Tuesday, February 23, 2010

A Theory of the Trial by Robert Burns

The book A Theory of the Trial (1999) by Robert Burns really is a very interesting and important book even for -- or especially for -- Evidence specialists.

Burn talks much about narrative. Today even the United States Supreme Court talks -- occasionally -- about the role of narrative in the trial. See Old Chief v. United States, 519 U.S. 172 (1997). But the marriage of the law of evidence and of story-telling remains incomplete. Why? Is it because we do not yet know how to harmonize what Burns calls the "Received View of the Trial" (Chapter 1) with a view that takes into account matters such as the evaluative activities of the jury, the importance of theme at the trial, and so on?

Many of us -- probably most of us, thank goodness -- do wish to preserve the trial's emphasis on the search for the "truth." But it is foolhardy to think that an acceptable search for the truth can be achieved if we ignore, for example, many of the ways the jury thinks about and makes sense of what goes on in the courtroom.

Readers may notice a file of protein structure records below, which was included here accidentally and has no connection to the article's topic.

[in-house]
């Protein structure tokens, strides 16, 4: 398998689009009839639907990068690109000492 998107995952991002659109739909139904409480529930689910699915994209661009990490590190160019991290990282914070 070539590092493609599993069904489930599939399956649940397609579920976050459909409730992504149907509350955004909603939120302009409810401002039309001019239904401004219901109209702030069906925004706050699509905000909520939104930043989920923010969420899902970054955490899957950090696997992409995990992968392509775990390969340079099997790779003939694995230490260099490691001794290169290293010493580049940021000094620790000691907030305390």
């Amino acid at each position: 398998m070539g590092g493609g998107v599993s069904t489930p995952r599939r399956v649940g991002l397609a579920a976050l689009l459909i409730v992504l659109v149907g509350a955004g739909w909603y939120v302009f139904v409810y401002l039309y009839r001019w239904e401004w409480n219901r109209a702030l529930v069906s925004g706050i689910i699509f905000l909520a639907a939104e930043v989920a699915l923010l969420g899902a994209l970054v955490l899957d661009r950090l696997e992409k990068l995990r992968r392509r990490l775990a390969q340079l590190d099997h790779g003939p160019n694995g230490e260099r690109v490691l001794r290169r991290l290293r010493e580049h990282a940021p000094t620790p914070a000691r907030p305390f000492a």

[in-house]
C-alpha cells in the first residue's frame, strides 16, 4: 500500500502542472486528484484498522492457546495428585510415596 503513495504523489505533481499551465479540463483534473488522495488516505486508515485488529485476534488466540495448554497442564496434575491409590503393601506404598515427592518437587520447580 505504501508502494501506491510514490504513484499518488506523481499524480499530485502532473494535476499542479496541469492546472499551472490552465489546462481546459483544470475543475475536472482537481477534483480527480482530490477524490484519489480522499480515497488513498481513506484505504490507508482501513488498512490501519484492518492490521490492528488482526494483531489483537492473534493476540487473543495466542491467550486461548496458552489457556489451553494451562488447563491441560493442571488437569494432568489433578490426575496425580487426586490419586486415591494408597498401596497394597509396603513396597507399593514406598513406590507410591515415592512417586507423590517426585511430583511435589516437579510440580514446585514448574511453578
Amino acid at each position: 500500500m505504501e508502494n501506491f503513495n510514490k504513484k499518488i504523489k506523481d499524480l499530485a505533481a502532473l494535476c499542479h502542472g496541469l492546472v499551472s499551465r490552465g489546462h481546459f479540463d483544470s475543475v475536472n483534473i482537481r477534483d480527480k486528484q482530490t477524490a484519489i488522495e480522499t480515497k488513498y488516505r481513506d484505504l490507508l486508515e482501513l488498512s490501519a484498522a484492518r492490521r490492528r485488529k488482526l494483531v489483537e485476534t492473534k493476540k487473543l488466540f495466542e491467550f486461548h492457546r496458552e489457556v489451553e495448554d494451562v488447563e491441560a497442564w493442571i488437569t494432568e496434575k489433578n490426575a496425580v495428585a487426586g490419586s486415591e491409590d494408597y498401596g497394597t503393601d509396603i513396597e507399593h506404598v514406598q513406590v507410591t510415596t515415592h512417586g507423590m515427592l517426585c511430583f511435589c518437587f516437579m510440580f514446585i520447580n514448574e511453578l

In one very interesting section (in Chapter 5) Burns discusses "Features of the Trial Too Basic to Be Noticed and Preliminary Notes on Their Significance." Sometimes one must be a visitor from Mars to notice the profound impact of the familiar. On a visit to Belfast many years ago I noticed how the barristers in a trial paused for some moments after each one of their questions was answered by a witness. I wondered why. Then I noticed a scrivener who, apparently, was writing everything down, laboriously, by hand. I think (but I am not sure) the barristers paused to give the scrivener time to do his job. This, of course, had a noticeable effect on the pace of examination and cross-examination.


The dynamic evidence page

It's here: the law of evidence on Spindle Law. See also this post and this post.

No comments: